I hope my children and grandchild (and future grandchildren) will still maintain the tradition of making Panettone. It will connect them to their families for centuries.

Sunday, December 21, 2008

Cape Blanco-Part Two

I spoke too soon yesterday. Rain began pelting around five, and within a couple of hours, the wind and the rain were so raucous that their noise drowned the television. The trees swayed and bent and shook out loose branches, hurling them all over, across the street, into neighbors' gardens. Seagulls will be off miles from shore this morning, mercifully looking for their sandy coves.

We get these storms from November to March, abundant rain flowing from every direction and winds from the south. Windows and doors on the southside must be sturdy, with double/triple panes; yet,after each storm, we check and recheck everything, including cars and sheds.

Cows and other grazing animals know what to do most of the time; our ranchers go out, though, and rescue many animals. Some just get spooked, and it is not unusual to find a cow wandering on Highway 101, miles from its pasture, slowing traffic or being herded by it.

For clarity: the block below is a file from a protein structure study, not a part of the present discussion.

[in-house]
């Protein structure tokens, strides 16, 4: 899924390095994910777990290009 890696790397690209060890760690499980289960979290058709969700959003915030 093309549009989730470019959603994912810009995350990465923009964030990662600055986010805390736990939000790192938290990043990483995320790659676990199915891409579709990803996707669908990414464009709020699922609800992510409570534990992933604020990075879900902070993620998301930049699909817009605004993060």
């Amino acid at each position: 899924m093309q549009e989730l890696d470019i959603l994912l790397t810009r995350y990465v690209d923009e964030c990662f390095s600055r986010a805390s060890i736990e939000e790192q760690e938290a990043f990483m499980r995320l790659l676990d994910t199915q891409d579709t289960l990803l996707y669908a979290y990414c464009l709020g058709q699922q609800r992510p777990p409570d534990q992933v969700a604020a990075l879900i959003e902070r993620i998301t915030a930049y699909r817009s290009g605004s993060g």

This was a mild storm. Our big trees are still standing.

Saturday, December 20, 2008

Weather Watching

Cape Blanco, the westernmost point in the contiguous United States, is a few miles away from my house on the Oregon coast. Storms will hit Cape Blanco at hurricane speed. Wind and rain will imprison us for weeks at a time. But we are hardy folks here; we stock up for such events, with plenty of supplies for heating and eating; we hold storm parties, and dress for all eventualities.

Fishing boats go out through the night-dozens of lights bobbing on the waves-to place and collect crab traps. This year's catch is healthy, but not spectacular. The price of fresh crab in the markets is $4.50 a pound this week. With hot butter on the side, a beer, a crusty loaf of bread, dinner is as fresh as one can get. And one fat crab will feed the two of us nicely.